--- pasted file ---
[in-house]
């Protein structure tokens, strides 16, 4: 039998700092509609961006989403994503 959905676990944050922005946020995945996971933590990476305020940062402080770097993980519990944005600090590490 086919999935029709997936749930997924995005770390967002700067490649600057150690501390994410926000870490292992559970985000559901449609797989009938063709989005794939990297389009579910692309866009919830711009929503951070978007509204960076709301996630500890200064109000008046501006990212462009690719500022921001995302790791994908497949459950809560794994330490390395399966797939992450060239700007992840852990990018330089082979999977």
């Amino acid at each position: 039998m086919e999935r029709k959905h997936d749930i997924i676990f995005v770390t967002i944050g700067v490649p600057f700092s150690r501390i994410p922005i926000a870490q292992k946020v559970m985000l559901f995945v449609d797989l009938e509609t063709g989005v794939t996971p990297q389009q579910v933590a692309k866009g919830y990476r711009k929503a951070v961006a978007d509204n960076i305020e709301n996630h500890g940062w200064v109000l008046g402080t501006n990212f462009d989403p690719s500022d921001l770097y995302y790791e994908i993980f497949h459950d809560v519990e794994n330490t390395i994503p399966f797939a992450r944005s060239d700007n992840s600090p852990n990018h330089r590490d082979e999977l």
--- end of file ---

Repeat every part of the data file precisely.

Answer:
[in-house]
């Protein structure tokens, strides 16, 4: 039998700092509609961006989403994503 959905676990944050922005946020995945996971933590990476305020940062402080770097993980519990944005600090590490 086919999935029709997936749930997924995005770390967002700067490649600057150690501390994410926000870490292992559970985000559901449609797989009938063709989005794939990297389009579910692309866009919830711009929503951070978007509204960076709301996630500890200064109000008046501006990212462009690719500022921001995302790791994908497949459950809560794994330490390395399966797939992450060239700007992840852990990018330089082979999977």
């Amino acid at each position: 039998m086919e999935r029709k959905h997936d749930i997924i676990f995005v770390t967002i944050g700067v490649p600057f700092s150690r501390i994410p922005i926000a870490q292992k946020v559970m985000l559901f995945v449609d797989l009938e509609t063709g989005v794939t996971p990297q389009q579910v933590a692309k866009g919830y990476r711009k929503a951070v961006a978007d509204n960076i305020e709301n996630h500890g940062w200064v109000l008046g402080t501006n990212f462009d989403p690719s500022d921001l770097y995302y790791e994908i993980f497949h459950d809560v519990e794994n330490t390395i994503p399966f797939a992450r944005s060239d700007n992840s600090p852990n990018h330089r590490d082979e999977l």